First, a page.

When he’s not cutting through the jungles of South America, or filming for his television series, Niall McCann can be found in the labs of Cardiff University working towards a PhD in Zoology.
And despite residing in Cardiff for the past four years, the explorer’s origins actually lie in Canada and rural Shropshire, after moving to the English countryside with his family before his first birthday.
It was here that Niall discovered his love of animals thanks to his father Seamus, and his mother who is also a biologist.
His first encounter with a reptile came when he was handed a snake at the age of 15 while walking in the Australian rainforest. “We came across an 8ft Python,” explains Niall, “and my dad just said ‘You pick that up son’, and so I did.
“I had always been interested in snakes up until then, but that experience completely captivated me,” recalls the 31-year-old.
And considering his work over the years, Niall has only been bitten once during a jungle expedition.
“Thankfully it wasn’t a venomous one and there was only a bit of blood,” he says smiling, remaining as nonchalant as ever.
And luckily for Niall, his first snakebite experience was far better than his father’s, who ended up collapsing in A&E after being bitten by an Adder near their home in Shropshire.
Biggest and Baddest
He has just returned from filming the second series of the programme in Florida and Louisiana, and will fly out to Uganda in January to film the remaining episodes.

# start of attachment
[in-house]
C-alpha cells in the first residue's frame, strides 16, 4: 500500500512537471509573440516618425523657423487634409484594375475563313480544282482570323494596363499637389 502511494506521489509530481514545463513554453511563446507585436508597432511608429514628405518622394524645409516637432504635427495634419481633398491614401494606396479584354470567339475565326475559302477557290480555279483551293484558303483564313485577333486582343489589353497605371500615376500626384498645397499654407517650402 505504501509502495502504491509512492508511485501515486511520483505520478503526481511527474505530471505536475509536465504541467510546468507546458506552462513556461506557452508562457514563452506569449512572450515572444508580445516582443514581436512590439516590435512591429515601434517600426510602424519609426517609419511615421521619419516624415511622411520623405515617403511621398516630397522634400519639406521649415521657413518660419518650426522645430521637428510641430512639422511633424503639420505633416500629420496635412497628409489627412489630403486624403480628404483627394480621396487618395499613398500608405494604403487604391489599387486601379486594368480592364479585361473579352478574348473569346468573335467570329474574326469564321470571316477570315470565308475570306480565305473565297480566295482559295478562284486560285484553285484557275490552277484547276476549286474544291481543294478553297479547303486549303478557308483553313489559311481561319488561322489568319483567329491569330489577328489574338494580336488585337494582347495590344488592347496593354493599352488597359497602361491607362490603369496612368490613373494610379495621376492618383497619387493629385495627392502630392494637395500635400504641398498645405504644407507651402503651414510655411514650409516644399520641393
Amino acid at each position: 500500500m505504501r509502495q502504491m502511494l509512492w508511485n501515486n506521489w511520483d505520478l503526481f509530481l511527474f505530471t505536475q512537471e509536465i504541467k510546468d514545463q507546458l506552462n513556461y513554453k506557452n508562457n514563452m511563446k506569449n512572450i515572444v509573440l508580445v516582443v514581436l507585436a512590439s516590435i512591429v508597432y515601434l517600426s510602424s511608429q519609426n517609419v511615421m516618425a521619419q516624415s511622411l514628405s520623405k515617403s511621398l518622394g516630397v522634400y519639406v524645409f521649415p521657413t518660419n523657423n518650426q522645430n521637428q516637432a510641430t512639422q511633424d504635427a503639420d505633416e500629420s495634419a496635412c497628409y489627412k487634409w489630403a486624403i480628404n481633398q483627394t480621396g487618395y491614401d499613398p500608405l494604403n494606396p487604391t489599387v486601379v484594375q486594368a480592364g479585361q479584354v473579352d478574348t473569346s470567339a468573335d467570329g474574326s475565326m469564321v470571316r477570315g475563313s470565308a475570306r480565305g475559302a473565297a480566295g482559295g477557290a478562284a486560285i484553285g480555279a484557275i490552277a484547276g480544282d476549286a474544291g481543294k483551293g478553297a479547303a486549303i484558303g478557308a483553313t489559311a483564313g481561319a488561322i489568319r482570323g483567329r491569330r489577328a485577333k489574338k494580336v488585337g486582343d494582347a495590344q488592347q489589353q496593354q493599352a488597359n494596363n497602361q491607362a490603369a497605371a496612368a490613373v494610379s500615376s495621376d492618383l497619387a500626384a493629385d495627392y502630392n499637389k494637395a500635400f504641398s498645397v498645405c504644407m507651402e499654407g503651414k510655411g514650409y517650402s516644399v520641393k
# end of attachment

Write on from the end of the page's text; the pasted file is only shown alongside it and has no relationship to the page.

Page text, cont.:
Fans can expect to see crocodiles, tegus and even alligator gars, which for any wildlife novices is a bony fish that can reach over eight-foot in length.
For Niall, a trip to Guyana in South America in 2011, which he describes as his “favourite expedition”, was the career springboard not only for his television series, but also his PhD.
It was here that he discovered an 18ft-long Anaconda on the bank of a river.
Admitting this had been a lifelong ambition of his, Niall said, “I’d always dreamed of seeing an anaconda and I knew that our work in Guyana would give us a real possibility of seeing one.”
So Many Expeditions
And with such a huge number of achievements under his belt, from skiing across Greenland to militarising a National Park in Central America, what does the biologist consider to be his greatest?
“Rowing across the Atlantic of course,” he beams.
“I’d never even used a rowing machine and then eight months later my friend James and I broke the world record,” says Niall, who admits his current appearance is more clean-shaven than on expeditions, where he resorts to a more caveman-inspired look.
And so with the new series due to air next year, and hopes set on completing his PhD by Christmas, the adventurer has plenty of plans lined up for the future, with a book in the pipeline, as well as an expedition to the Eastern Alps of Greenland.